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A new year, a new chance to sharpen your communication skills

The work you do matters. It is not only critical to advancing research and understanding the particulars of your field, but it also has an impact to people and communities beyond the walls of academia. Whether its informing natural resource policy, securing funding for new research or getting people fired up about science, fine-tuning your communication skills will help your work go even further. 

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Connecting with journalists: tips to say what you want and give them what they need

Engaging with journalists can help build your reputation and connect your work to society by providing relevant information about your research. It is an opportunity to speak up for your own work, serve as a credible source of information and help others develop a positive outlook about science in general. By cultivating relationships with journalists, you can join the public discussion and help shape the role of science in our world. 

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Fact checking fish tales: how to avoid falling for false stories hook, line and sinker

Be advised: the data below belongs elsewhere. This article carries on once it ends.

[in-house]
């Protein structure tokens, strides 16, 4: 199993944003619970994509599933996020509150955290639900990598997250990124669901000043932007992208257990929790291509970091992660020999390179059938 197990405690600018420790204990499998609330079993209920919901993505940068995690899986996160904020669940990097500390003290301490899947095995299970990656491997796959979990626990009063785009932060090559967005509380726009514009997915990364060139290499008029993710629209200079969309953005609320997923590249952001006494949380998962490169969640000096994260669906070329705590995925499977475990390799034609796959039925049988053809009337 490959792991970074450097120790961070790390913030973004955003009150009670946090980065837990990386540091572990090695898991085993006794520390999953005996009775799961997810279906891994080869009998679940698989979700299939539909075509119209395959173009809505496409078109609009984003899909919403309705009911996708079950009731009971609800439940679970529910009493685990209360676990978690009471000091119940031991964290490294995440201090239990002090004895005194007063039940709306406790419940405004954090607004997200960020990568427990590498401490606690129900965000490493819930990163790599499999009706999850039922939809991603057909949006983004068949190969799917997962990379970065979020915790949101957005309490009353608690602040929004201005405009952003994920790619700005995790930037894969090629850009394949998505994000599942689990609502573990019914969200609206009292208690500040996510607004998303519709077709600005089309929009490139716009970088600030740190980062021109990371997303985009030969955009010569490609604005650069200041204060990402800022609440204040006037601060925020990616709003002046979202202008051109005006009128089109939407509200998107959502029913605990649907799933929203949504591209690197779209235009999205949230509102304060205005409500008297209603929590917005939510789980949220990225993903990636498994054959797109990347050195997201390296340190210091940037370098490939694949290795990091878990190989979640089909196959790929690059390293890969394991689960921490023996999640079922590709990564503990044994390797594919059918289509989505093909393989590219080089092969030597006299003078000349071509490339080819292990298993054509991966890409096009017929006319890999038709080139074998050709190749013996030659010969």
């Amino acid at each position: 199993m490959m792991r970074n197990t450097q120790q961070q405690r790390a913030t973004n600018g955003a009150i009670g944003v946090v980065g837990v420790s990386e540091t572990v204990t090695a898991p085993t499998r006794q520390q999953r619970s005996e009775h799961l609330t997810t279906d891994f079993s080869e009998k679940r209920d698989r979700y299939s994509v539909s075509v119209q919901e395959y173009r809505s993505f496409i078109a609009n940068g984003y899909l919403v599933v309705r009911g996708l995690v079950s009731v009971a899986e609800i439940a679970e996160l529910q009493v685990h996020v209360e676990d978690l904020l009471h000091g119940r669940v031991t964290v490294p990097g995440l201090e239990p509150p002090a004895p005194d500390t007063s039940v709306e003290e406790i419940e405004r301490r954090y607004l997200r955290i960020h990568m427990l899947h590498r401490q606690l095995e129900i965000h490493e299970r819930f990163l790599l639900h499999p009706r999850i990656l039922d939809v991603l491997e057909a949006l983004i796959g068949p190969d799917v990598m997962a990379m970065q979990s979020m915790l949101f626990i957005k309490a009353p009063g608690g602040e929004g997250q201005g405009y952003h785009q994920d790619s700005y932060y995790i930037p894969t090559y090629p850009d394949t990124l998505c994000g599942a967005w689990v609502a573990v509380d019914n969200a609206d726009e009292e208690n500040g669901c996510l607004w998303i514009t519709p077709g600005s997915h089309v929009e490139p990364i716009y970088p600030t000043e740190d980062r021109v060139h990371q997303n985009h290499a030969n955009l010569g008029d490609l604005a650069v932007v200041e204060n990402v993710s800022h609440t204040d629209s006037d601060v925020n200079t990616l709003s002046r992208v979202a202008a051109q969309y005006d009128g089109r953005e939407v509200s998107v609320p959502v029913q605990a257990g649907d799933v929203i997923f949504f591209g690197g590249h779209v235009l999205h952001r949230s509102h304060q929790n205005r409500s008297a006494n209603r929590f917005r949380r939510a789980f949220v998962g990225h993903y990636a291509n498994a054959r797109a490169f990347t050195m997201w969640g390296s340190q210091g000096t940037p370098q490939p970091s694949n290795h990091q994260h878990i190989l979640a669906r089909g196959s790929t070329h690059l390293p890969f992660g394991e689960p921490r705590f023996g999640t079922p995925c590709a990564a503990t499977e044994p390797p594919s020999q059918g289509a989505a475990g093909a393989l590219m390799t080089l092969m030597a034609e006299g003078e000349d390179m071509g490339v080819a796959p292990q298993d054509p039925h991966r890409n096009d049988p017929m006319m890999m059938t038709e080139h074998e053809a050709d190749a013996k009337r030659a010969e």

Vetting media requests If you have concerns about a person or outlet that has contacted you for a story, you don’t need to handle it alone. Rather than feeling pressured into answering questions, it is always okay to ask someone what their deadline is and let them know that someone will follow up in a timely manner. Any of the following people can work with you to verify that the request comes from a legitimate news organization: College of the Environment Meg Matthews (megmm@uw.edu, 206-616-5727 or ext. 

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Communicating science at the College of the Environment

More and more, researchers are looking for ways to help their work and message stick with audiences outside of academia. The College of the Environment offers numerous resources to help scientists fine-tune their science communication skills, running the gamut from personalized coaching to one-page handouts on best practices when pitching stories to the media. You can find all of our resources centralized on the College of the Environment’s website.